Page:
Update: The R team, in the form of Martin Maechler, resolved my report in just over 14 hours! The function R_pos_di is not called, the pow function from the C library (which takes two double arguments rather than a double and an int) has been found to be more accurate. Martin says this usage is not less accurate even for n=3, which I find surprising; I agree it should be more accurate for large values of n.

pow is one of the more complicated maths functions, involving finding a log, a multiply and then returning the exponent of this result. There are lots of boundary values that need to be checked and the code goes on for a while. I will wait for the usability of RangeLab to improve before attempting to compare its accuracy against the simpler algorithm for integer powers. Looking at the SunOracle library sources, if both arguments have integral values the ‘integer power’ algorithm is used (with the divide performed last).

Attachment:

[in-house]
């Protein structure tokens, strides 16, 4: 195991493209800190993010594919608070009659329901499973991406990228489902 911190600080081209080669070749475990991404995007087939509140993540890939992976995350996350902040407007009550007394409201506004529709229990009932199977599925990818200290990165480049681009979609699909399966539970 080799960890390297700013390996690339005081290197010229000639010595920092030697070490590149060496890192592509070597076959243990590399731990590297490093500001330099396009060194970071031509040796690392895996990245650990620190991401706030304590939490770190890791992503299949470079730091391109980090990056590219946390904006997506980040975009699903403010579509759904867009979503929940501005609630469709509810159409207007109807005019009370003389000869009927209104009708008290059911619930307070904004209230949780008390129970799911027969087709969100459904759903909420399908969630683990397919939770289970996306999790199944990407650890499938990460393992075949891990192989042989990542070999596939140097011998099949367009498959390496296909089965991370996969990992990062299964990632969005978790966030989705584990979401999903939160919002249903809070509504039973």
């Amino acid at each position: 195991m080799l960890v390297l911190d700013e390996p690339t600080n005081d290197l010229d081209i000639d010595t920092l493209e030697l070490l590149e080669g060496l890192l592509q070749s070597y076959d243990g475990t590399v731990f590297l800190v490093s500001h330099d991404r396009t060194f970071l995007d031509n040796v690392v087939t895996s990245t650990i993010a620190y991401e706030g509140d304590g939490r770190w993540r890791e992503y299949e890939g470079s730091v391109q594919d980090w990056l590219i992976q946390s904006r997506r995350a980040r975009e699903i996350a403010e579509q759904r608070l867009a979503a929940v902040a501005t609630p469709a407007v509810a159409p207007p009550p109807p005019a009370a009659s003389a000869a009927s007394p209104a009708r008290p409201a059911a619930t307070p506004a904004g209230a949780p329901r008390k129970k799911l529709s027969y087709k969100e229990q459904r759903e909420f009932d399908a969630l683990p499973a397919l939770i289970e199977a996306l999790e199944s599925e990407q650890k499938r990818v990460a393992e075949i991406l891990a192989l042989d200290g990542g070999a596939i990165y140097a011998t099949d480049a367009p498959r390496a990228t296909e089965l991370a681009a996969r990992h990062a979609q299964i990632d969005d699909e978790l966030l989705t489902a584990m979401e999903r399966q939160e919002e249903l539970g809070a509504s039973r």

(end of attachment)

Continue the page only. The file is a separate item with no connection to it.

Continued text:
Licensing to decide the result of gcc vs llvm?

December 17th, 2011 No comments

I was not surprised to hear today that Nvidia are halting development of their in-house C/C++ compiler and switching to one of the Open Source compilers. It is a lot cheaper to have one or two people looking after a companies interests in a compiler developed by somebody else than having an in-house development group. It will be interesting to see how much longer Intel continues to fund their in-house compiler.

Nvidia chose llvm and gave a variety of technical reasons why this was the best choice over gcc.

One advantage (from Nvidia’s point of view) not mentioned is that llvm is licensed under a BSD style agreement. This means Nvidia don’t have to release the source code of any modifications or additions they make (they said these will be kept closed source); gcc is licensed under the GNU general public license which requires source to be released. Arch rivals AMD (well, the ATI bit of AMD that does graphics hardware) also promote llvm and I’m sure Nvidia does not want to help them in any way.